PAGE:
THE NEW FORMALISM

formalism poetryIntroduction

If the New Formalism was a reaction to the perceived failings of free verse — a slovenly technique, indifference to tradition, a self-centred 'anything goes' attitude — the promotion of an iambic cure brought its own problems. The narrowness of its aims, and the drum-beating of its followers, made New Formalism a somewhat blunting and wrong-footing movement, though there are still many excellent poets following its prescriptions.

History

What Arthur Miller wrote on the appearance of The Formalist magazine in 1990 was the simple truth: "I am sure I will not be the only one grateful for The Formalist. Frankly, it was a shock to realize, as I looked through through the first issue, that I had nearly given up the idea of taking pleasure from poetry."{1}

Formalism arguably began much earlier, with Richard Wilbur, {2} whose first collection, The Beautiful Changes, was published in 1947. And formalism in one sense had never been dead, {3} since crafted verse was the staple of good poetry from De la Mare {4} Graves {5}, Muir {6}, Auden {7} Spender, {8} Amis {9}, Larkin {10} Thomas {11}, Betjeman {12}, and Hill {13} in England, and from Frost {14} Wylie, {15} Teasdale, {16} Robinson, {17} Ransome, {18} Meredith, {19} Carruth, {20} Booth, {21} Hall, {22} Davidson, {23} Moss, {24} Ferry, {25} Cunningham, {26} Nemerov, {27} Lowell {28} and Hollander {29} in America. And countless others.

But the New Formalism was rather different, notably in its proselytizing role, its marked antagonism to free verse, and its stress on metrical correctness.

Richard Wilbur

Richard Wilbur exemplifies both the successes and some of the shortcomings of the New Formalism. Wilbur served with the Infantry during WWII, studied English at Harvard on the GI Bill, made friends there with Robert Frost, and had his first poem published by the Saturday Evening Post. {30} His first collection, The Beautiful Changes (1947), was warmly received, and the second, Ceremony and Other Poems (1950), established him as a name to watch. Much-praised collections and translations followed. {31} Yet after many accolades, a successful academic career, a Pulitzer Prize and Poet Laureateship of the United States, a William Logan article in The New Criterion article could say of him: "Wilbur had great gifts he didnít squander so much as stop using, at least for his poetry. He became our premier translator of MoliŤre and Racine, but whether he abandoned poetry or poetry abandoned him has never been clear. He has continued to write, doing little more than toying with his verse, the way a great cat toys with prey. The poems, now simpler and less distractingly ornate, donít seem to matter much to him, and itís hard to see how they can matter much to the reader, even at their best." {32}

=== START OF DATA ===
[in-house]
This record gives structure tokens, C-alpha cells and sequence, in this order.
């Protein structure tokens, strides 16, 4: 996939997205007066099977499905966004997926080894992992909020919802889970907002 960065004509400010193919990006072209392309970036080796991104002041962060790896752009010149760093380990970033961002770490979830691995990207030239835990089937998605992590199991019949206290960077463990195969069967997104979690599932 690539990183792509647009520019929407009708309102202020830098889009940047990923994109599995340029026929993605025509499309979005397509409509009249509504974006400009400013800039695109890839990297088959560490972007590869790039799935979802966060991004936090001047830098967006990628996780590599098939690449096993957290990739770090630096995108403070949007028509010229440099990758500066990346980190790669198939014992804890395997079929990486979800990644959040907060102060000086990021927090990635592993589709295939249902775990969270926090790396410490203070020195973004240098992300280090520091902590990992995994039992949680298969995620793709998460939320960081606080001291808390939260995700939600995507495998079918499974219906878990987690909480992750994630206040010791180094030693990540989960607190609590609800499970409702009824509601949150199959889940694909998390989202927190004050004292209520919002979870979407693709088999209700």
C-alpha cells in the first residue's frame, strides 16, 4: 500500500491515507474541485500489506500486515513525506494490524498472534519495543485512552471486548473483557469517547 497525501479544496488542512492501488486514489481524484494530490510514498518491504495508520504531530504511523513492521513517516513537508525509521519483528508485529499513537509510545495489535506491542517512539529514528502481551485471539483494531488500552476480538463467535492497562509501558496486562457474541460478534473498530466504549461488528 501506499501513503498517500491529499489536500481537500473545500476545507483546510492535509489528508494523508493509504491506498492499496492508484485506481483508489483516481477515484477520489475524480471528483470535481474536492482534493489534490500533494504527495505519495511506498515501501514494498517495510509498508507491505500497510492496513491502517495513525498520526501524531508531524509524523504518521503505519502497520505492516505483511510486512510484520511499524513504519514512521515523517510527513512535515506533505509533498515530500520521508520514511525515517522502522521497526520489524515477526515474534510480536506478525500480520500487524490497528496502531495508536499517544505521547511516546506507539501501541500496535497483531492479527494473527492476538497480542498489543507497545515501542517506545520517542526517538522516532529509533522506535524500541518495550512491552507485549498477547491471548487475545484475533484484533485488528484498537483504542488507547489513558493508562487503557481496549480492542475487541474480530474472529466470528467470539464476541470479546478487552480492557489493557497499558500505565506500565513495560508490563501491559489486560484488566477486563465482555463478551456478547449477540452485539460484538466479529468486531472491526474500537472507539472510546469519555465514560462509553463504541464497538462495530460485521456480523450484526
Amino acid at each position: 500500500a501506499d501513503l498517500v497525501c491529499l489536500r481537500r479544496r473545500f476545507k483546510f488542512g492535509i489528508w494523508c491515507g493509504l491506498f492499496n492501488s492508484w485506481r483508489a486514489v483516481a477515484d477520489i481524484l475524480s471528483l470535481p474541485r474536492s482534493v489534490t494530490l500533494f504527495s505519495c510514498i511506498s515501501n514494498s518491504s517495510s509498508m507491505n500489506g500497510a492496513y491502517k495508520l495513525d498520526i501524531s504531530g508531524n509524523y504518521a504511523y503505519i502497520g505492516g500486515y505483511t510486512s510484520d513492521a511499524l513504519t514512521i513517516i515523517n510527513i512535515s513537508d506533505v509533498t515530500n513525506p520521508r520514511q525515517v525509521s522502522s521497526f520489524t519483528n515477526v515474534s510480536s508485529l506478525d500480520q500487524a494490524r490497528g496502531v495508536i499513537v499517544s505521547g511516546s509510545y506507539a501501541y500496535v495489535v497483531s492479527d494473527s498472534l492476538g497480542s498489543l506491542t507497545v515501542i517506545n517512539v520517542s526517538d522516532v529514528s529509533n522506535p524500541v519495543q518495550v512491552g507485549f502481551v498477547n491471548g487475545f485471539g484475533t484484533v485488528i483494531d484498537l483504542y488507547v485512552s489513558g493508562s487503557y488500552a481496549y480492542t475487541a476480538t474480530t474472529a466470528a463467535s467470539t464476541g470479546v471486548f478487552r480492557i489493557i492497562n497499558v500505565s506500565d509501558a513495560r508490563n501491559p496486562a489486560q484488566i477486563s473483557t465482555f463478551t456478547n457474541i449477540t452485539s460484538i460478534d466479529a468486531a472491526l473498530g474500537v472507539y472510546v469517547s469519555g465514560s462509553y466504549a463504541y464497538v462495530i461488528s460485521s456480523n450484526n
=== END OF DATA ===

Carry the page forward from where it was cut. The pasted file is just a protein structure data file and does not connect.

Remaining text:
But misgivings had been voiced much earlier by Marjorie Perloff {33} who said of the title poem of The Things of This World (1956) collection, which begins:

The eyes open to a cry of pulleys,
And spirited from sleep, the astounded soul
Hangs for a moment bodiless and simple.
As false dawn. Outside the open window
The morning air is all awash with angels.

that, for all the New Criticism values of depersonalization, ambiguity, tension, and paradox so brilliantly displayed, the aloof conceit of washing viewed as disembodied angels took some swallowing. Could we forget what laundry actually involved and looked like from a New York apartment? Wasn't the St. Augustine-derived title, "Love Calls us to the Things of This World" more a studious, male-orientated avoidance of things as they were in the world? And though written in the peace and prosperity years of the Eisenhower administration, when Russian threats were contained, and both WWII and the Korean War could be set in the past, the poem was nevertheless curiously separated from cultural realities, perhaps being only a painless juggling with words that drew their resonances from literature more than the living speech of everyday joys and perplexities.

Likewise, David Perkins praised the grace, wit and intelligence of the title poem of the second collection, Ceremony, which begins:

A striped blouse in a clearing by Bazille
Is, you may say, a patroness of boughs
Too queenly kind toward nature to be kin.
But ceremony never did conceal,
Save to the silly eye, which all allows,
How much we are the woods we wander in.

but wondered whether such a dazzling style with its echoes of the English Metaphysical poets did not "stifle passion and conduce to a bland evasiveness." {34}

Perloff and Perkins were writing from a committed avant garde position, but their charges make a claim for something crucial to contemporary poetry: openness to larger issues. Poets who neglect this dimension, who remain apart from their anxieties of their age, too much at ease with themselves, can dry up in later life, as Tennyson did, {35} and the cantankerous Pope did not. {36}